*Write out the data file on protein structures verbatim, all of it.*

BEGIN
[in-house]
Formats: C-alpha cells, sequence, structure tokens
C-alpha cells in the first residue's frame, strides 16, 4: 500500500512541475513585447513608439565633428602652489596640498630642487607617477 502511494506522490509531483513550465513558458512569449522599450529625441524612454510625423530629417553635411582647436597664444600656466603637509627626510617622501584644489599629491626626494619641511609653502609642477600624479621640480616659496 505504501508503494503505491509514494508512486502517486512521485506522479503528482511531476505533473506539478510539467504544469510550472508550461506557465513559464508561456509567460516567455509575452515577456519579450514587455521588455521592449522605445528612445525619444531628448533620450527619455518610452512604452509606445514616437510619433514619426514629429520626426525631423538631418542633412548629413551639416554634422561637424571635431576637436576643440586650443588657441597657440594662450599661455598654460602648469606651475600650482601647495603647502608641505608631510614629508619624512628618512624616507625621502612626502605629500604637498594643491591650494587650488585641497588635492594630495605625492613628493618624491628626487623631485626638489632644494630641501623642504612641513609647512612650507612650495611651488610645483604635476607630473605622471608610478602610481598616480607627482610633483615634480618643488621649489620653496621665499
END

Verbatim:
[in-house]
Formats: C-alpha cells, sequence, structure tokens
C-alpha cells in the first residue's frame, strides 16, 4: 500500500512541475513585447513608439565633428602652489596640498630642487607617477 502511494506522490509531483513550465513558458512569449522599450529625441524612454510625423530629417553635411582647436597664444600656466603637509627626510617622501584644489599629491626626494619641511609653502609642477600624479621640480616659496 505504501508503494503505491509514494508512486502517486512521485506522479503528482511531476505533473506539478510539467504544469510550472508550461506557465513559464508561456509567460516567455509575452515577456519579450514587455521588455521592449522605445528612445525619444531628448533620450527619455518610452512604452509606445514616437510619433514619426514629429520626426525631423538631418542633412548629413551639416554634422561637424571635431576637436576643440586650443588657441597657440594662450599661455598654460602648469606651475600650482601647495603647502608641505608631510614629508619624512628618512624616507625621502612626502605629500604637498594643491591650494587650488585641497588635492594630495605625492613628493618624491628626487623631485626638489632644494630641501623642504612641513609647512612650507612650495611651488610645483604635476607630473605622471608610478602610481598616480607627482610633483615634480618643488621649489620653496621665499